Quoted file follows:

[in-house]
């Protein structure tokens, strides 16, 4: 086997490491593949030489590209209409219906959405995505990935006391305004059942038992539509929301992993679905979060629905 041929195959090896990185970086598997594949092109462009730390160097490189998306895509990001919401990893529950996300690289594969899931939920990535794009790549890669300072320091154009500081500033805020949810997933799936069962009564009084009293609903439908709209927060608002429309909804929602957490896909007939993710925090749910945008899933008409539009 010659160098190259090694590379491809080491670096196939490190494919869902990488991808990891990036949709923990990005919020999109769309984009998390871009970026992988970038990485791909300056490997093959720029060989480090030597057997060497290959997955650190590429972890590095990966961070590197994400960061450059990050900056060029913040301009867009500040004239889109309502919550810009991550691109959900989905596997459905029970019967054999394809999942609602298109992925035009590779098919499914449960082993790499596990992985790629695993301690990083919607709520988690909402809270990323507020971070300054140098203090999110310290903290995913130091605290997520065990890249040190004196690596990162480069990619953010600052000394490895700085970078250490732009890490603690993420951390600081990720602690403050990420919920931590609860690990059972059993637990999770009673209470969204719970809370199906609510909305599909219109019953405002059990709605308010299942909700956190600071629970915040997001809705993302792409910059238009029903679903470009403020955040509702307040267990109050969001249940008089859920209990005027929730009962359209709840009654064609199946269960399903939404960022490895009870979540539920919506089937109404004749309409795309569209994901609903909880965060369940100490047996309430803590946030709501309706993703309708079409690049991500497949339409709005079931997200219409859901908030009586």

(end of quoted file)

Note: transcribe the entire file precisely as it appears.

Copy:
[in-house]
């Protein structure tokens, strides 16, 4: 086997490491593949030489590209209409219906959405995505990935006391305004059942038992539509929301992993679905979060629905 041929195959090896990185970086598997594949092109462009730390160097490189998306895509990001919401990893529950996300690289594969899931939920990535794009790549890669300072320091154009500081500033805020949810997933799936069962009564009084009293609903439908709209927060608002429309909804929602957490896909007939993710925090749910945008899933008409539009 010659160098190259090694590379491809080491670096196939490190494919869902990488991808990891990036949709923990990005919020999109769309984009998390871009970026992988970038990485791909300056490997093959720029060989480090030597057997060497290959997955650190590429972890590095990966961070590197994400960061450059990050900056060029913040301009867009500040004239889109309502919550810009991550691109959900989905596997459905029970019967054999394809999942609602298109992925035009590779098919499914449960082993790499596990992985790629695993301690990083919607709520988690909402809270990323507020971070300054140098203090999110310290903290995913130091605290997520065990890249040190004196690596990162480069990619953010600052000394490895700085970078250490732009890490603690993420951390600081990720602690403050990420919920931590609860690990059972059993637990999770009673209470969204719970809370199906609510909305599909219109019953405002059990709605308010299942909700956190600071629970915040997001809705993302792409910059238009029903679903470009403020955040509702307040267990109050969001249940008089859920209990005027929730009962359209709840009654064609199946269960399903939404960022490895009870979540539920919506089937109404004749309409795309569209994901609903909880965060369940100490047996309430803590946030709501309706993703309708079409690049991500497949339409709005079931997200219409859901908030009586």